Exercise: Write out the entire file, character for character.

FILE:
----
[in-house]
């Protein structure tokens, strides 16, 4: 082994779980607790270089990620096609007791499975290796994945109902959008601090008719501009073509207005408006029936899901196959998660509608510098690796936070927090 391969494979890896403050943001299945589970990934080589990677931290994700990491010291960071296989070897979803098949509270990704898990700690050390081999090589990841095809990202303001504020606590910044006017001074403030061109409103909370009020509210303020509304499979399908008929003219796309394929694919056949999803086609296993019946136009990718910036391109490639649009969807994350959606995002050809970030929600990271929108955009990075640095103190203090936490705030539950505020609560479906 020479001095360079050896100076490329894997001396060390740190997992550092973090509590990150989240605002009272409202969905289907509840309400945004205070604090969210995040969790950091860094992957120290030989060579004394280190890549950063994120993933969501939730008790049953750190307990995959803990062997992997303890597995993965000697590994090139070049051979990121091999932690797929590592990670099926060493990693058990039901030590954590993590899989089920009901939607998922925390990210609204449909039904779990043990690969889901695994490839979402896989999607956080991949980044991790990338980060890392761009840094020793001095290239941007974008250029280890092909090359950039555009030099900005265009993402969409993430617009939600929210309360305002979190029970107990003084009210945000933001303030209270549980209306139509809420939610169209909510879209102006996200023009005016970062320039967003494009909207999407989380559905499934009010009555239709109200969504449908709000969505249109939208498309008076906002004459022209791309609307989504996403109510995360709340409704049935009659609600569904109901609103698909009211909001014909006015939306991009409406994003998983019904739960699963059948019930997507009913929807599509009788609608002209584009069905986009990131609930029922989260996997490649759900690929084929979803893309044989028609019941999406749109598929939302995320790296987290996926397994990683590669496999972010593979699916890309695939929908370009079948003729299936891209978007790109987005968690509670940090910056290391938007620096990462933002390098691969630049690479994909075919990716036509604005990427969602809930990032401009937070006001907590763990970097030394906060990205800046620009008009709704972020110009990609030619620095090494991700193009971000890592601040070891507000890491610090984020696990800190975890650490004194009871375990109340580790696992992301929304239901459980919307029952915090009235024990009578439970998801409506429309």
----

[in-house]
């Protein structure tokens, strides 16, 4: 082994779980607790270089990620096609007791499975290796994945109902959008601090008719501009073509207005408006029936899901196959998660509608510098690796936070927090 391969494979890896403050943001299945589970990934080589990677931290994700990491010291960071296989070897979803098949509270990704898990700690050390081999090589990841095809990202303001504020606590910044006017001074403030061109409103909370009020509210303020509304499979399908008929003219796309394929694919056949999803086609296993019946136009990718910036391109490639649009969807994350959606995002050809970030929600990271929108955009990075640095103190203090936490705030539950505020609560479906 020479001095360079050896100076490329894997001396060390740190997992550092973090509590990150989240605002009272409202969905289907509840309400945004205070604090969210995040969790950091860094992957120290030989060579004394280190890549950063994120993933969501939730008790049953750190307990995959803990062997992997303890597995993965000697590994090139070049051979990121091999932690797929590592990670099926060493990693058990039901030590954590993590899989089920009901939607998922925390990210609204449909039904779990043990690969889901695994490839979402896989999607956080991949980044991790990338980060890392761009840094020793001095290239941007974008250029280890092909090359950039555009030099900005265009993402969409993430617009939600929210309360305002979190029970107990003084009210945000933001303030209270549980209306139509809420939610169209909510879209102006996200023009005016970062320039967003494009909207999407989380559905499934009010009555239709109200969504449908709000969505249109939208498309008076906002004459022209791309609307989504996403109510995360709340409704049935009659609600569904109901609103698909009211909001014909006015939306991009409406994003998983019904739960699963059948019930997507009913929807599509009788609608002209584009069905986009990131609930029922989260996997490649759900690929084929979803893309044989028609019941999406749109598929939302995320790296987290996926397994990683590669496999972010593979699916890309695939929908370009079948003729299936891209978007790109987005968690509670940090910056290391938007620096990462933002390098691969630049690479994909075919990716036509604005990427969602809930990032401009937070006001907590763990970097030394906060990205800046620009008009709704972020110009990609030619620095090494991700193009971000890592601040070891507000890491610090984020696990800190975890650490004194009871375990109340580790696992992301929304239901459980919307029952915090009235024990009578439970998801409506429309």